Those who are expert in this area and in the area of Tara are of no doubt that this ritual site, really a temple, is part of the extended Tara complex. It is about 500metres from the area of Rath Lugh also flagged as being under threat of the motorway. This is the place about which there was such a furore in January. The NRA is trying to fit the road between these monuments – this was shown in photographs in the past.

This point in the Gabhra Valley is the entrance to Tara. It was more or less expected that a henge would be found in this location. They are usually associated with Passage Tombs. Conor Newman and Joe Fenwick recorded the existence of a straight line of Passage Tombs running from the river Boyne southwards right through the Gabhra Valley and up to the top of the hill. The Mound of the Hostages is surrounded by a henge also, this is 200metres in diameter and is much larger than the Lismullin Henge that is 80metres, still a very large area. These two henges are about the same distance apart as Knowth and Dowth are from each other. No one would doubt that the latter two are related to each other.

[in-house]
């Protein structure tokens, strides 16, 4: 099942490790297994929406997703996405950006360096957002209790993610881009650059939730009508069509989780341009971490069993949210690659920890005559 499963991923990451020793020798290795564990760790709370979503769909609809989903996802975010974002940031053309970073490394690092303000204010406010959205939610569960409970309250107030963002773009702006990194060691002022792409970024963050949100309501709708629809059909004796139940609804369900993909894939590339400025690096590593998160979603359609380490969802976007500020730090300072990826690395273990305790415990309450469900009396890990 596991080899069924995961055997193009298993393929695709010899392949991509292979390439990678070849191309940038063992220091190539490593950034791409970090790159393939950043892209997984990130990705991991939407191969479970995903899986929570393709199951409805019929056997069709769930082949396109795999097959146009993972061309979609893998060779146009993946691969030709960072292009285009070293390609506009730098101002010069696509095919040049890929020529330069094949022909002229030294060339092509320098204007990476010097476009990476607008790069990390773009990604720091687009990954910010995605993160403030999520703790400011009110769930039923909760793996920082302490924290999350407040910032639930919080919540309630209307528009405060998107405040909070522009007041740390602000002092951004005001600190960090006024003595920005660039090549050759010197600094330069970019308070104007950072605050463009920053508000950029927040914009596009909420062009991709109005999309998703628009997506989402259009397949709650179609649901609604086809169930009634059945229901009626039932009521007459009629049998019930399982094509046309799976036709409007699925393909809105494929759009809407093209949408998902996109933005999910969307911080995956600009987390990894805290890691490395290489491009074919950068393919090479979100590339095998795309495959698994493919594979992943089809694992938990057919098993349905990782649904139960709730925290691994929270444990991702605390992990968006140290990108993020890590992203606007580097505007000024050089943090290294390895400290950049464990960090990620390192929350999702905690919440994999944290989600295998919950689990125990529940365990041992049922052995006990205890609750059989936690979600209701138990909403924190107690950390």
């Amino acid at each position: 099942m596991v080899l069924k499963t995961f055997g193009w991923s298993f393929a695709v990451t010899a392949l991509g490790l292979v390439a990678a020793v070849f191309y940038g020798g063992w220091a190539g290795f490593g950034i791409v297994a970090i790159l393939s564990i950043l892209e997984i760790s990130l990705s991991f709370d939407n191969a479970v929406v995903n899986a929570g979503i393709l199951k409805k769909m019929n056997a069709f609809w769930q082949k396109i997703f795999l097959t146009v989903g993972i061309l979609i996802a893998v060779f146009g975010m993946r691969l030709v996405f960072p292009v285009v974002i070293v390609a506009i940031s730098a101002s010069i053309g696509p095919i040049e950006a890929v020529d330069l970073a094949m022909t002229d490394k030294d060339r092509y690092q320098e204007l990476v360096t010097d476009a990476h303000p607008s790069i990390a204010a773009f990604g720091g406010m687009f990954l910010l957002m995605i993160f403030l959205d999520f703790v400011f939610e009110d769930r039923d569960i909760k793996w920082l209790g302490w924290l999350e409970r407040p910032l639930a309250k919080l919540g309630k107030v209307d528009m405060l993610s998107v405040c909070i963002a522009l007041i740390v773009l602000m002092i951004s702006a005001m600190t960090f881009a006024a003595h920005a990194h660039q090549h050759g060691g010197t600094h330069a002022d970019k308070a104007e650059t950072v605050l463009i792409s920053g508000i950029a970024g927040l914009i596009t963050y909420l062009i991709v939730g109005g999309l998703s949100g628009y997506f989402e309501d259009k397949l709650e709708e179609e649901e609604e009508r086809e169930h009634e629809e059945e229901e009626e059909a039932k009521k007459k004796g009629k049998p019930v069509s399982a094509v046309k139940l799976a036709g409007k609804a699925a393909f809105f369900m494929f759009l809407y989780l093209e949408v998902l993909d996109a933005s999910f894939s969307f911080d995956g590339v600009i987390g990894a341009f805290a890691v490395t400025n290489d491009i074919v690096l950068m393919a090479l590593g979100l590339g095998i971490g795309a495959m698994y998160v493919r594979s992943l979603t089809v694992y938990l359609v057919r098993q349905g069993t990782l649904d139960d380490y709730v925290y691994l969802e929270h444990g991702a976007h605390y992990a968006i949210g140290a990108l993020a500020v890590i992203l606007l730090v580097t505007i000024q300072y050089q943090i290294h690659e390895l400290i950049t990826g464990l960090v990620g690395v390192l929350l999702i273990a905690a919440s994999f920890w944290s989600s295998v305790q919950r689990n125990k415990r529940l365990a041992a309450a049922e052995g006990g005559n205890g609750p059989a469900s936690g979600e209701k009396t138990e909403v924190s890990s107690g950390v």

It is no accident that this henge is exactly where it is.

(Ref:  http://www.indymedia.ie/article/82427)

What You Can Do

Learn more about the issue and keep abreast of new developments by visiting the websites for the Save Tara campaign and TaraWatch. You can sign an online petition addressed to Irish Prime Minister Bertie Ahern, and join the network of Tara activists through MySpace and Facebook. You can also get involved with the New York-based World Monument Fund, which is working to protect Tara and other endangered sites.

(More about Tara-Hill)

 

  • Quarrying at Thornborough, England: (2008)

'The Stonehenge of the North'

Controversial plans to extend a quarry close to the ancient monument in North Yorkshire have recently (Aug 2008), been given the go-ahead for the second time, according to the BBC...  (Link to article).

The mighty 'Tarmac' organisation have highlighted the importance of the Thornborough complex again recently through their plans to continue excavating the periphery of this site. Considering the value of the site, as confirmed by the statement from English Heritage that Thornborough is 'The most important site between the Orkneys and Stonehenge', ones imagination boggles at the fact that contractors have been once again given the go-ahead to continue quarrying.